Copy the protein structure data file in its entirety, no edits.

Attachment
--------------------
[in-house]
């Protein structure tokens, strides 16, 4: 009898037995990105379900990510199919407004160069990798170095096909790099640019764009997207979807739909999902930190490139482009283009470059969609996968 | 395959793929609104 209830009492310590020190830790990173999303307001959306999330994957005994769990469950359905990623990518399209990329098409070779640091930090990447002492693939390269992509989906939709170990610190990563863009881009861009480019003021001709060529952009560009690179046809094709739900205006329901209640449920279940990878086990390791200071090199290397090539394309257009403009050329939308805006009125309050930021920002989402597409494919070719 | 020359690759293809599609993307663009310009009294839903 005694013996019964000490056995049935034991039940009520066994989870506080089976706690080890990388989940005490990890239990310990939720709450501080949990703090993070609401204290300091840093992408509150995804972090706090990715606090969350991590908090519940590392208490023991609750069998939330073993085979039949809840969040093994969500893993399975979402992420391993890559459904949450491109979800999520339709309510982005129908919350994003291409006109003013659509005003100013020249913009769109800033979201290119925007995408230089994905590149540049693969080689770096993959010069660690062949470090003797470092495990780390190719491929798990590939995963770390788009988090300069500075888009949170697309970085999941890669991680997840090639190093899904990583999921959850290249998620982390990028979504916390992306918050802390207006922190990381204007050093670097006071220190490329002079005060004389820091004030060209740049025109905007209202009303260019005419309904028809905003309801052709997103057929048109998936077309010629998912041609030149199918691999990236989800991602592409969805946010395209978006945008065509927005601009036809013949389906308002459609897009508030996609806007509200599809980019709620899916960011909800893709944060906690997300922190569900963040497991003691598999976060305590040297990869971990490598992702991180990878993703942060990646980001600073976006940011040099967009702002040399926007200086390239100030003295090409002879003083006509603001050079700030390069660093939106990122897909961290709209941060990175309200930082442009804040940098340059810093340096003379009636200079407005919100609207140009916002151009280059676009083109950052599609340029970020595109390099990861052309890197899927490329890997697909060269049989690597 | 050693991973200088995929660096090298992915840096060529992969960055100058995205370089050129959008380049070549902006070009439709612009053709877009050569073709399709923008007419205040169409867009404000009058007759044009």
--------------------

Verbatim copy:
[in-house]
């Protein structure tokens, strides 16, 4: 009898037995990105379900990510199919407004160069990798170095096909790099640019764009997207979807739909999902930190490139482009283009470059969609996968 | 395959793929609104 209830009492310590020190830790990173999303307001959306999330994957005994769990469950359905990623990518399209990329098409070779640091930090990447002492693939390269992509989906939709170990610190990563863009881009861009480019003021001709060529952009560009690179046809094709739900205006329901209640449920279940990878086990390791200071090199290397090539394309257009403009050329939308805006009125309050930021920002989402597409494919070719 | 020359690759293809599609993307663009310009009294839903 005694013996019964000490056995049935034991039940009520066994989870506080089976706690080890990388989940005490990890239990310990939720709450501080949990703090993070609401204290300091840093992408509150995804972090706090990715606090969350991590908090519940590392208490023991609750069998939330073993085979039949809840969040093994969500893993399975979402992420391993890559459904949450491109979800999520339709309510982005129908919350994003291409006109003013659509005003100013020249913009769109800033979201290119925007995408230089994905590149540049693969080689770096993959010069660690062949470090003797470092495990780390190719491929798990590939995963770390788009988090300069500075888009949170697309970085999941890669991680997840090639190093899904990583999921959850290249998620982390990028979504916390992306918050802390207006922190990381204007050093670097006071220190490329002079005060004389820091004030060209740049025109905007209202009303260019005419309904028809905003309801052709997103057929048109998936077309010629998912041609030149199918691999990236989800991602592409969805946010395209978006945008065509927005601009036809013949389906308002459609897009508030996609806007509200599809980019709620899916960011909800893709944060906690997300922190569900963040497991003691598999976060305590040297990869971990490598992702991180990878993703942060990646980001600073976006940011040099967009702002040399926007200086390239100030003295090409002879003083006509603001050079700030390069660093939106990122897909961290709209941060990175309200930082442009804040940098340059810093340096003379009636200079407005919100609207140009916002151009280059676009083109950052599609340029970020595109390099990861052309890197899927490329890997697909060269049989690597 | 050693991973200088995929660096090298992915840096060529992969960055100058995205370089050129959008380049070549902006070009439709612009053709877009050569073709399709923008007419205040169409867009404000009058007759044009």